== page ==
Arriving in the metropolis, HPL felt sure of his ability to find work; but his assurances were couched in provincial WASP-ish terms. As a white male of reasonable education, he felt entitled to be chosen for whatever position he applied for. How shocking then to find that race and breeding amounted to almost nothing in the Big Apple! Lovecraft’s benign racist tendencies went from mild to red-hot, causing him to champion Hitler and make sweeping declarations of a genocidal nature in his correspondence. As his bigotry became incandescent in the face of his failure to find work, Houellebecq argues that Lovecraft’s ability to even define the ‘otherness’ which offended him fell by the wayside. However upon his return to Providence, he re-adjusted his perspective, altered his opinion of Hitler and the Final Solution and retired into a bruised geniality. It could be argued that he had discovered a type of acceptance, or at least have come to realise that – as part of the meaningless universe around him – there was nothing to be done about it. Still, the later “great texts” are notably less racist (less racist, not inclusive) than his earlier works.
Added to this, Houellebecq finds a markedly masochistic streak in HPL’s writing, especially after this time. If Lovecraft’s protagonists are essentially himself, rendered down to passive spectators of awfulness, then the horrible things that they encounter are things that Lovecraft does to himself. A cry of existential angst? Quite possibly.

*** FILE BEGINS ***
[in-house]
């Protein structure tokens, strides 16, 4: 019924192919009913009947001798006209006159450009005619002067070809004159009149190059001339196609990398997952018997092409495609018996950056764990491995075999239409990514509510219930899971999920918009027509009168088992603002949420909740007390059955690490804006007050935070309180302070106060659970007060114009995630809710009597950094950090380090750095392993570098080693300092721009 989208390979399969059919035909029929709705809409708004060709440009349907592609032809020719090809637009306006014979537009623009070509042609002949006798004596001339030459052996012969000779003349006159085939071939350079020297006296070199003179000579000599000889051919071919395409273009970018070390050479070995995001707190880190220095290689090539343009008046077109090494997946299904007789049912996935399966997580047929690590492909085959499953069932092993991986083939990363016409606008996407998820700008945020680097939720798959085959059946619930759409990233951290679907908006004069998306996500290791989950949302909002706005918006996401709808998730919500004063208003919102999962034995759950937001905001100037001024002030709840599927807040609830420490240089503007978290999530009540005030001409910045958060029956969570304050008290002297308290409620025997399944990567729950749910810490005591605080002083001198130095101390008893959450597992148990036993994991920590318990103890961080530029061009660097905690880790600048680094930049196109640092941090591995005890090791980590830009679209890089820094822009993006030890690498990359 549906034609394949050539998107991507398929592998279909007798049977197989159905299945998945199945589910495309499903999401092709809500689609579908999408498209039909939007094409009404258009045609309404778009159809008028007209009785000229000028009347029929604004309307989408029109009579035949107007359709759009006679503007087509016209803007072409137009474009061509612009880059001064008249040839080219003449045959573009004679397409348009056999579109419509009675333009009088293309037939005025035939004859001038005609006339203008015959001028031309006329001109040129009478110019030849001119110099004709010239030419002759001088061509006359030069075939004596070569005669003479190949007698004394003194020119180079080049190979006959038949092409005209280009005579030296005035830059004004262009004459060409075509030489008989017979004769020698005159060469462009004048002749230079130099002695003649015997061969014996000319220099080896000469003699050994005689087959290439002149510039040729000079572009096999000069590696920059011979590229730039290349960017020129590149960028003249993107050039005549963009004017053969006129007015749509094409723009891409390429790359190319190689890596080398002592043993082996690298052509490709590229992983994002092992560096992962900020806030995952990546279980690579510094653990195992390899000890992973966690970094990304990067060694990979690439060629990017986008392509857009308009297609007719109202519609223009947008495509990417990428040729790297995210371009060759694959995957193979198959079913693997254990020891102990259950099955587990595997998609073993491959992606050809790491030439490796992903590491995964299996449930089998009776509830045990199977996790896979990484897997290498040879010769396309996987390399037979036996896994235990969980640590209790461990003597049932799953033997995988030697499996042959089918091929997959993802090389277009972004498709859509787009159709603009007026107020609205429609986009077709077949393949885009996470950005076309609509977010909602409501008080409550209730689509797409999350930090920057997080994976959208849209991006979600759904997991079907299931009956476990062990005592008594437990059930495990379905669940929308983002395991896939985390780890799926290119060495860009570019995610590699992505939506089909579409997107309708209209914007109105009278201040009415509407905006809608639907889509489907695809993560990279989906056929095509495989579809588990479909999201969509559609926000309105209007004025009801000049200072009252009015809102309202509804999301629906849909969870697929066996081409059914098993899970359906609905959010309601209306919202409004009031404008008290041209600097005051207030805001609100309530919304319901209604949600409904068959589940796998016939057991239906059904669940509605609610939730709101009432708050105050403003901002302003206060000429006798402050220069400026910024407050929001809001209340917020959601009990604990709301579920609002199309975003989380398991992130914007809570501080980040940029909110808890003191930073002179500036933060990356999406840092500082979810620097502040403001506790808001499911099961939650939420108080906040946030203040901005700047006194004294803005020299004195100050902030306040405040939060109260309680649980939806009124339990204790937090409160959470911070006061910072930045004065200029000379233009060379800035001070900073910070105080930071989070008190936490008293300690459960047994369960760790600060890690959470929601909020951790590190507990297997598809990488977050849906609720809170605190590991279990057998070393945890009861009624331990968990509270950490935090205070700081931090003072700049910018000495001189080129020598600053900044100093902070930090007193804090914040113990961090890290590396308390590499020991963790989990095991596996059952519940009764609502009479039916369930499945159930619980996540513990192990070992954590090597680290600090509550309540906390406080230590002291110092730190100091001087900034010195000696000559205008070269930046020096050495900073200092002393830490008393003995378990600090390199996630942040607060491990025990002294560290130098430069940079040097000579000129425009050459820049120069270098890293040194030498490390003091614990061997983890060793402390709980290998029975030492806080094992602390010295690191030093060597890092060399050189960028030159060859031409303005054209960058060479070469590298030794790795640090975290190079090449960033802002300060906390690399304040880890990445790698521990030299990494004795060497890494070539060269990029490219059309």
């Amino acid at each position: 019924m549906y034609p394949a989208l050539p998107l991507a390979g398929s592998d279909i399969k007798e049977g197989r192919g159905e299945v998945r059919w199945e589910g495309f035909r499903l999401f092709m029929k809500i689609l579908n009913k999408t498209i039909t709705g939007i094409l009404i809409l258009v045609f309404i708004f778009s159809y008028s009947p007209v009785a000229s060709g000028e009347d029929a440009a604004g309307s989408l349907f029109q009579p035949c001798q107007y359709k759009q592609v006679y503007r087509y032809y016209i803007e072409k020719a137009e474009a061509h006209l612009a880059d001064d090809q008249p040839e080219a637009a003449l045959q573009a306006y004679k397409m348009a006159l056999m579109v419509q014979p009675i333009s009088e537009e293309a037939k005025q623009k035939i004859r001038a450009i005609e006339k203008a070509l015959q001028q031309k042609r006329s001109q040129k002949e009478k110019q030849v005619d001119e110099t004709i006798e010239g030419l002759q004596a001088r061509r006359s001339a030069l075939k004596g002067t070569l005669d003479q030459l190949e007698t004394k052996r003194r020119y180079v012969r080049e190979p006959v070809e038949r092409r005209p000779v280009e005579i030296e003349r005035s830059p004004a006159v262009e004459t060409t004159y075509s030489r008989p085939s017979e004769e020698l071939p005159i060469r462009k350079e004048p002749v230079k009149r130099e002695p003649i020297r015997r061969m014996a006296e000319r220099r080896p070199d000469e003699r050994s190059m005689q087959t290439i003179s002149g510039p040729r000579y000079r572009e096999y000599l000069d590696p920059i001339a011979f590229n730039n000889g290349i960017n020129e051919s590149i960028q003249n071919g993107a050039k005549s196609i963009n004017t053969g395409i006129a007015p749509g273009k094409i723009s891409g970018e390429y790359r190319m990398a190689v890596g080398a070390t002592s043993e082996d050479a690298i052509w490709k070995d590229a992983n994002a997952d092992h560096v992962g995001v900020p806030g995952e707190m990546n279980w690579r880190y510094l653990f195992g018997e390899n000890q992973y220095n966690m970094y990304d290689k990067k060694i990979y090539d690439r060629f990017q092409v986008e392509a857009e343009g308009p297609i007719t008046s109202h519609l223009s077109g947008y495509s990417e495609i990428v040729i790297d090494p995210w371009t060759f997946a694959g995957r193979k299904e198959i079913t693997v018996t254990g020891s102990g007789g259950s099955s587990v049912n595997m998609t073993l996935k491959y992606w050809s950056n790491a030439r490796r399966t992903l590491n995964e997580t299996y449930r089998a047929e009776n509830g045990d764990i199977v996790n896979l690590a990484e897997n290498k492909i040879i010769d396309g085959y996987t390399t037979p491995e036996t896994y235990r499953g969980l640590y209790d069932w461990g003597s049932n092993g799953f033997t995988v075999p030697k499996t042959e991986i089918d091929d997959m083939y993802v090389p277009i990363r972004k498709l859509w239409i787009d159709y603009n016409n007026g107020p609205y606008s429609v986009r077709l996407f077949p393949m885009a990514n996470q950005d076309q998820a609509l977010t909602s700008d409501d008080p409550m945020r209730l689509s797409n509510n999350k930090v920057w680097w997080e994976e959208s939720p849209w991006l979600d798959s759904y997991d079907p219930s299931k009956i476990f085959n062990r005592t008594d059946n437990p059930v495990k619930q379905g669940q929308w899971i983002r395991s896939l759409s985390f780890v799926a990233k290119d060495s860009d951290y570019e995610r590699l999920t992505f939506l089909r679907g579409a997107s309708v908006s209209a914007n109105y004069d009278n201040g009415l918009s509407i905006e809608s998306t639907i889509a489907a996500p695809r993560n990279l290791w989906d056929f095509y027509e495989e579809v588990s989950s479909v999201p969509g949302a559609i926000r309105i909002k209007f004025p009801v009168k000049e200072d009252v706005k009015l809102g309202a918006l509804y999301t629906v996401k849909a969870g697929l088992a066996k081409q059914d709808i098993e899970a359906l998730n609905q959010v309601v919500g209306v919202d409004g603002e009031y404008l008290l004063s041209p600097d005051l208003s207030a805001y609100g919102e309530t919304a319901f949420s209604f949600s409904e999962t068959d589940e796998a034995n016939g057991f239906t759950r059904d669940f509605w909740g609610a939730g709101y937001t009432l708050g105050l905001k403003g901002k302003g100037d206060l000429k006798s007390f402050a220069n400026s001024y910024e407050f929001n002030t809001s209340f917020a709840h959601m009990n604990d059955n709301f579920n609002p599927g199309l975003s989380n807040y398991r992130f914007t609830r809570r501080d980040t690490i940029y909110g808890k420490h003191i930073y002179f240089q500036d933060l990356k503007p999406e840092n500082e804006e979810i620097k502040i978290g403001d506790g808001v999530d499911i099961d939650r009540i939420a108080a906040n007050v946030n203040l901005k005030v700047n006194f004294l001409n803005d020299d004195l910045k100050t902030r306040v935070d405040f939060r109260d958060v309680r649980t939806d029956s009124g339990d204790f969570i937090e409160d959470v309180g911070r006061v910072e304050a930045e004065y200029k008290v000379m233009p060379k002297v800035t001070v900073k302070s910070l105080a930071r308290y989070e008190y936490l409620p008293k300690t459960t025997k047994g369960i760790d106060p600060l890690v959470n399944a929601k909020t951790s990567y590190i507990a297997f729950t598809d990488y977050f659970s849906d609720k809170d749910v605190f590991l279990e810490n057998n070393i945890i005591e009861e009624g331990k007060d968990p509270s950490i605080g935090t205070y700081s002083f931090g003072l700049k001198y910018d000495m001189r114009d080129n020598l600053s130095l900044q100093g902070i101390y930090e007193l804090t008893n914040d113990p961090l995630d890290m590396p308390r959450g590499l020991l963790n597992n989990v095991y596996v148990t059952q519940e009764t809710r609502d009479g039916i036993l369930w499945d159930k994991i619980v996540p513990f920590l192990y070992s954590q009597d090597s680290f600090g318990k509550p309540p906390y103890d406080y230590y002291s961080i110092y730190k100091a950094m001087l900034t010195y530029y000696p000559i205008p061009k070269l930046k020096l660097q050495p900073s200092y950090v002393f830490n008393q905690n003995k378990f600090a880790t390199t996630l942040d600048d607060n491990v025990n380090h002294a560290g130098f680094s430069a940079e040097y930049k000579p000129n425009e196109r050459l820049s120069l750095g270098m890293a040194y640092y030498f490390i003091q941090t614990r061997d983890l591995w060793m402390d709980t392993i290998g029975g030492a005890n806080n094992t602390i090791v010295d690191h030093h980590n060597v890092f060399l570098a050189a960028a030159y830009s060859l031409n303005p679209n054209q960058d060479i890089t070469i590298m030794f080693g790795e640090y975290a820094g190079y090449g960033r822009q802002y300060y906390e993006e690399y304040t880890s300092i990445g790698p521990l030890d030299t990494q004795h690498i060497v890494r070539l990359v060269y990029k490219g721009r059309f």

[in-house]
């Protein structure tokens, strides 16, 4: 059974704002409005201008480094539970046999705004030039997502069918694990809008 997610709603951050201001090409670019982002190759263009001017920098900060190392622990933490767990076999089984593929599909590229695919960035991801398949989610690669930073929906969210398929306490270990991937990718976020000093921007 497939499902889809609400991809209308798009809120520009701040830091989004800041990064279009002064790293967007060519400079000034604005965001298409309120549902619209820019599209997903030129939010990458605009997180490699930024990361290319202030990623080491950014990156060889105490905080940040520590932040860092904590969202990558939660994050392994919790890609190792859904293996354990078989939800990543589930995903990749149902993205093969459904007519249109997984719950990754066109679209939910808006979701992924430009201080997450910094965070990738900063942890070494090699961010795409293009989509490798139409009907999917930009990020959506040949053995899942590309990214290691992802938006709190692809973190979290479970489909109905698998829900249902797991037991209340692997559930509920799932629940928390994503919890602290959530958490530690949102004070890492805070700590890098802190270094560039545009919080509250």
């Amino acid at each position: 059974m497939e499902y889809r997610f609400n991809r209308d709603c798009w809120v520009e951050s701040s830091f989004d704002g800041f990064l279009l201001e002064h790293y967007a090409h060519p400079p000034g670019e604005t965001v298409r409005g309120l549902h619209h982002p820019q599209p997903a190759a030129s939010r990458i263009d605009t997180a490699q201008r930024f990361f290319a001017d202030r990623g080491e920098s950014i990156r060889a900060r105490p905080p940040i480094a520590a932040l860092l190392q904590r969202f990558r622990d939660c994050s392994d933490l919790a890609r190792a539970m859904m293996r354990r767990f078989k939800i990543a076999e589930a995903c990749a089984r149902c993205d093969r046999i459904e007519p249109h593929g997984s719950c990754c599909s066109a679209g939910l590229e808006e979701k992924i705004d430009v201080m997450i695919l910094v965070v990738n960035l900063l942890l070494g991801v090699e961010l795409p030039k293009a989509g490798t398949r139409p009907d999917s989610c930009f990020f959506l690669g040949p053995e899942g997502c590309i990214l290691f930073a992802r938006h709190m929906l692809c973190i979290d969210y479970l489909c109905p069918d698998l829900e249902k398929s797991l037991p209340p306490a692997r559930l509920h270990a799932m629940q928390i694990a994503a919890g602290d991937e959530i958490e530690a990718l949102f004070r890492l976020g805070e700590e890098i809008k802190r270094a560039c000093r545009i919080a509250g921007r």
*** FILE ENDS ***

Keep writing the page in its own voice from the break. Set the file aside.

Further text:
In the final analysis, Houellebecq argues that every great passion will leave its artistic impression upon the world and that this complex and undefinable individual has done just that with the works he left behind. However just what that passion was, or from where it stemmed, is frustratingly – though compellingly - hard to pin down. All that is left is the Mythos and the myth of Lovecraft.
If there is a case against Houellebecq’s analysis – and, for the most part, it’s the most compelling analysis I’ve ever encountered – it’s that, for all his assertions that he was forced by the constraints of the essay format to check his facts and cite his sources, he actually doesn’t. Most of what he says is supported by citations but some of it isn’t. Reading his Notes in the back of the book, the translator Dorna Khazeni lists many instances where throwaway references within the text attributed to HPL or others cannot be located, even after cross-checking with S.T. Joshi, who seems to have all of Lovecraft at his fingertips. Some of this stems from the fact that Houellebecq was working from French translations of Lovecraft and the exact wording is occasionally difficult to pin down; still, there are instances where Khazeni couldn’t source quotes from Houellebecq himself, and this is troubling.
On the other hand, there is a genuine passion for the work in evidence here. Not the OMG! type of enthusiasm that most fan-boy venues tend to generate, but a fully-considered and realised, intellectual response. If for nothing else, this refreshing stance earns this book a place on my shelf of Lovecraftiana.
As a final note, my overview presented here is couched in various ‘-isms’, specifically the existentialism of HPL and his position as a modernist author. Houellebecq makes his analysis without resorting to such language, referencing neither Sartre nor existential despair (not to mention Virginia Woolf!). These constructions are purely my own, reading and extrapolating between his lines, and are there due to the nature of the circumstances which led to my writing this extended review. If my philosophy and literary theory are somewhat creaky, mea culpa, and my apologies!
Four-and-a-half Tentacled Horrors.